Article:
A ketubah is a Jewish marriage contract between husband and wife. It is traditionally all in Hebrew, though more recently, a ketubah will have English on the left side and Hebrew on the right.
My brother-in-law recently found a ketubah among family papers and thought it was for his grandparents, Rose and Morris, who were married in 1922. He had it framed and when I said I would try to get a translation of the handwritten entries, he took a photograph and emailed it to me.
Once again, the Tracing the Tribe Facebook page has come to my aid with
Hebrew translation assistance. I asked if anyone could read the
handwritten sections and translate them and Shoshanna Goldstein Sanders and Esther Chanie Dushinsky came to my aid. Their translation:
Thursday, Tenth of Cheshvan 5659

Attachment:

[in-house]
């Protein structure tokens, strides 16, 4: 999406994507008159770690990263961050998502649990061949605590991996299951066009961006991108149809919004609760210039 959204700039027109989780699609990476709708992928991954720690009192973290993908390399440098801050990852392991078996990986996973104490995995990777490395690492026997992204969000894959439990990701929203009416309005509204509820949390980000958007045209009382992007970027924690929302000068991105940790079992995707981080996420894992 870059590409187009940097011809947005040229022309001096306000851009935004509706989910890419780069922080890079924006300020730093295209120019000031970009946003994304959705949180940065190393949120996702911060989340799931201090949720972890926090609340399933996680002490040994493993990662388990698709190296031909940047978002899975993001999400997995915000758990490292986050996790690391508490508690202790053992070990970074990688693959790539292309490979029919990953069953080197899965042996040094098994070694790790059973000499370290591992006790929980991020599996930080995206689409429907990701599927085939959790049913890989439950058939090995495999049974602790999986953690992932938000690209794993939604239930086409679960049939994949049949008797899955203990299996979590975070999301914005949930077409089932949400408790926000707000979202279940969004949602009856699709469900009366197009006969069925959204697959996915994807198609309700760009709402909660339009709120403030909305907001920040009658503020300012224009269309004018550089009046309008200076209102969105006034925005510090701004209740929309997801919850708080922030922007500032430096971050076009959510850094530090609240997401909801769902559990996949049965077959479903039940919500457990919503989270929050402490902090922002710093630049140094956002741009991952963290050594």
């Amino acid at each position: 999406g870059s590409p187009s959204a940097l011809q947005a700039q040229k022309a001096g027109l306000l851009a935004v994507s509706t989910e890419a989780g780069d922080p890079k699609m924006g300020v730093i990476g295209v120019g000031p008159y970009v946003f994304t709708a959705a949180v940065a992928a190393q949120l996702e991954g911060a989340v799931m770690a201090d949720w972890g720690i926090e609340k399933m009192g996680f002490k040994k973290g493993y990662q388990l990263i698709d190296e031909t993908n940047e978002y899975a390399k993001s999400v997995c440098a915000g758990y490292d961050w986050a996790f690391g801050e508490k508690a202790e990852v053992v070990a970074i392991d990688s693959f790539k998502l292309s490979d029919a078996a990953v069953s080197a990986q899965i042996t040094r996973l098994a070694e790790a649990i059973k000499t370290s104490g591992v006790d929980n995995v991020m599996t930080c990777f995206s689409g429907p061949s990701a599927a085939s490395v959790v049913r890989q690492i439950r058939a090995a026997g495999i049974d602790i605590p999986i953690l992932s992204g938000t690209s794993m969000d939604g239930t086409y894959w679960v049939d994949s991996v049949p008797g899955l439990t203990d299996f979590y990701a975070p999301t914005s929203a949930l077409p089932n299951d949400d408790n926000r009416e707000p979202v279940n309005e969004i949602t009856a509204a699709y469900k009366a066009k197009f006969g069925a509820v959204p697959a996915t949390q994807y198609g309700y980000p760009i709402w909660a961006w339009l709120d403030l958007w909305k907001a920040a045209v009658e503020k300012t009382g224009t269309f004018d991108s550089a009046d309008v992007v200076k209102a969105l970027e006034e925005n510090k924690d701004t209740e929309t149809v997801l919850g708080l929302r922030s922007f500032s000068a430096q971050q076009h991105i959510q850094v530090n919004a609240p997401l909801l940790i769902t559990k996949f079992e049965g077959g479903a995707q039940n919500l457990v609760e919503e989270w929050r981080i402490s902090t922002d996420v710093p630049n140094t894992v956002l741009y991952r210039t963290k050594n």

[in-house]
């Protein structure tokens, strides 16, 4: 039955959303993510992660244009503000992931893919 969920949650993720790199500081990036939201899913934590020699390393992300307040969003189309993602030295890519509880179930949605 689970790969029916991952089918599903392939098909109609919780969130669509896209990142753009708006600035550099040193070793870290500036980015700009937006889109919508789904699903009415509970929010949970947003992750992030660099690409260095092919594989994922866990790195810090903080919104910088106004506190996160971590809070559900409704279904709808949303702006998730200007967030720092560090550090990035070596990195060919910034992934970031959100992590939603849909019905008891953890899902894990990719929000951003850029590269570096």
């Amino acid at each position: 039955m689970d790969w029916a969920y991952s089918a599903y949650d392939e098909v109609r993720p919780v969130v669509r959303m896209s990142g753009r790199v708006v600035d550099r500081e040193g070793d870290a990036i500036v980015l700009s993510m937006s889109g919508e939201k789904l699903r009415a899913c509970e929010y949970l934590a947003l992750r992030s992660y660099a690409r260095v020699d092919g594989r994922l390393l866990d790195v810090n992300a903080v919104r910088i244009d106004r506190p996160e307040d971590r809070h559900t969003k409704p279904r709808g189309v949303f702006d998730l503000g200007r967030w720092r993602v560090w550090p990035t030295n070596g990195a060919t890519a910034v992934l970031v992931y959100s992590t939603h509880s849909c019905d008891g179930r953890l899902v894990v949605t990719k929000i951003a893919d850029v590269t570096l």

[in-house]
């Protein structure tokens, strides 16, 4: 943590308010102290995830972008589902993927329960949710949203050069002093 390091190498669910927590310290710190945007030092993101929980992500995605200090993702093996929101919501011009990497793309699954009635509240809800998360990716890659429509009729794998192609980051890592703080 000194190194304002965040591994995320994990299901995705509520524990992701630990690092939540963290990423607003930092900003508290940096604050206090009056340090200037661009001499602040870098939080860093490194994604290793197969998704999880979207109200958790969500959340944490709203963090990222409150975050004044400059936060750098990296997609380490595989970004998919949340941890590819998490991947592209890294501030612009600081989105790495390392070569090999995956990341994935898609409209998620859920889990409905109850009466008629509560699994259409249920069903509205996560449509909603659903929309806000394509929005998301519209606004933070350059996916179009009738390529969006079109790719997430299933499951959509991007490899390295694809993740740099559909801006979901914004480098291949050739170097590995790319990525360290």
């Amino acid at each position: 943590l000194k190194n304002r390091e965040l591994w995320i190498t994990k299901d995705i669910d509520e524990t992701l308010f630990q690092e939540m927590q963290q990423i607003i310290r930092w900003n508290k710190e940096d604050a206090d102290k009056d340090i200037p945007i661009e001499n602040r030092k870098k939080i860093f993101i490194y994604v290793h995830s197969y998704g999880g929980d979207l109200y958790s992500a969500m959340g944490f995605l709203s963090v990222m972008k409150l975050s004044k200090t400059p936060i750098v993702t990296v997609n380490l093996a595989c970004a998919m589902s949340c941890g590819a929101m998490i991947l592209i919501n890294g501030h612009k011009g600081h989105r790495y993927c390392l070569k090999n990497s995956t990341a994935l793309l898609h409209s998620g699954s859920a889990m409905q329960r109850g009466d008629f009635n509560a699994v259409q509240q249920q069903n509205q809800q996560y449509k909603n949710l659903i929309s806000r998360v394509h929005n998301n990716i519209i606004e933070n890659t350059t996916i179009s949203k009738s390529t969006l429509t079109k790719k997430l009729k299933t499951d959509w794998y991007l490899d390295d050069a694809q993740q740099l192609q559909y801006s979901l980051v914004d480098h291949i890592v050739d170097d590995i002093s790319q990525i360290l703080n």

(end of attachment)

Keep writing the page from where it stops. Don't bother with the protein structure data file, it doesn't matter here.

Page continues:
Place: Woodbine, North America
Groom: Mordechai son of Moshe the Levi
Bride: Golda the daughter of Simcha
The English date would be October 26, 1898
It turns out that this ketubah is from the next earlier generation! This is for Rose's parents, Max Levitt and Golda Segal.
I previously only knew that they were married sometime in the 1890s, based on census records (which can be notoriously inaccurate); now I have an actual marriage date!
The translators (and a thank you to Lara Diamond who worked to figure out who these might be) noted that it was hard to decipher the names of the witnesses. One appears to read Mordechai Simanavitch. (I found a Mark Simonwitz in the 1900 US Census in Dennis Township (which is where Woodbine was located in 1900).) The other name was more of a challenge. If you have a thought, feel free to share in the comments. These men are not relatives that I know of, but more likely close friends in the community.
Now I know that Max and Golda were married 117 years ago next Monday.